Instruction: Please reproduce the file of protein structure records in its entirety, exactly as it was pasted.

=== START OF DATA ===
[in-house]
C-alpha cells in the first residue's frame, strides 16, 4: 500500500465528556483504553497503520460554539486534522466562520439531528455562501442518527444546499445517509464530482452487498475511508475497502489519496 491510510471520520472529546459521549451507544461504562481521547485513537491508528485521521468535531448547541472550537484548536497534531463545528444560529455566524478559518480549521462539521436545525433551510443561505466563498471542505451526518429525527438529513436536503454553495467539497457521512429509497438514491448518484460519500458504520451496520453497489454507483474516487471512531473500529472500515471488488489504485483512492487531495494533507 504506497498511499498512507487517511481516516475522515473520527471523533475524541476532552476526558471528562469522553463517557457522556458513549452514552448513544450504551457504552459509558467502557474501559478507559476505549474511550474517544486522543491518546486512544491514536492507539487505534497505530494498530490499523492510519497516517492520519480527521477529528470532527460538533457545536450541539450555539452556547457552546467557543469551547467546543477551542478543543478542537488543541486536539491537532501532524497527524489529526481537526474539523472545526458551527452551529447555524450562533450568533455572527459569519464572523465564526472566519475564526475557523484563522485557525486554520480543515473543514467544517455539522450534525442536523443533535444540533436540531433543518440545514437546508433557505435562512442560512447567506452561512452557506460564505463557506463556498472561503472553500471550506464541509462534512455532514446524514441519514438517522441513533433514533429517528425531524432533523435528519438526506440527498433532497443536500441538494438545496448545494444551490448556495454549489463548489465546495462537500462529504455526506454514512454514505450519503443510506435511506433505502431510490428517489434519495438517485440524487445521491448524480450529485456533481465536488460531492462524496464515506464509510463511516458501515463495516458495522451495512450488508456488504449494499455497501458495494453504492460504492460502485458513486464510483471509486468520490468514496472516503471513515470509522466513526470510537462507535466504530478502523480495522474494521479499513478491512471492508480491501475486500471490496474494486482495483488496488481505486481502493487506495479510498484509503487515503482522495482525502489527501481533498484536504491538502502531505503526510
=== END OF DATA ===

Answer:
[in-house]
C-alpha cells in the first residue's frame, strides 16, 4: 500500500465528556483504553497503520460554539486534522466562520439531528455562501442518527444546499445517509464530482452487498475511508475497502489519496 491510510471520520472529546459521549451507544461504562481521547485513537491508528485521521468535531448547541472550537484548536497534531463545528444560529455566524478559518480549521462539521436545525433551510443561505466563498471542505451526518429525527438529513436536503454553495467539497457521512429509497438514491448518484460519500458504520451496520453497489454507483474516487471512531473500529472500515471488488489504485483512492487531495494533507 504506497498511499498512507487517511481516516475522515473520527471523533475524541476532552476526558471528562469522553463517557457522556458513549452514552448513544450504551457504552459509558467502557474501559478507559476505549474511550474517544486522543491518546486512544491514536492507539487505534497505530494498530490499523492510519497516517492520519480527521477529528470532527460538533457545536450541539450555539452556547457552546467557543469551547467546543477551542478543543478542537488543541486536539491537532501532524497527524489529526481537526474539523472545526458551527452551529447555524450562533450568533455572527459569519464572523465564526472566519475564526475557523484563522485557525486554520480543515473543514467544517455539522450534525442536523443533535444540533436540531433543518440545514437546508433557505435562512442560512447567506452561512452557506460564505463557506463556498472561503472553500471550506464541509462534512455532514446524514441519514438517522441513533433514533429517528425531524432533523435528519438526506440527498433532497443536500441538494438545496448545494444551490448556495454549489463548489465546495462537500462529504455526506454514512454514505450519503443510506435511506433505502431510490428517489434519495438517485440524487445521491448524480450529485456533481465536488460531492462524496464515506464509510463511516458501515463495516458495522451495512450488508456488504449494499455497501458495494453504492460504492460502485458513486464510483471509486468520490468514496472516503471513515470509522466513526470510537462507535466504530478502523480495522474494521479499513478491512471492508480491501475486500471490496474494486482495483488496488481505486481502493487506495479510498484509503487515503482522495482525502489527501481533498484536504491538502502531505503526510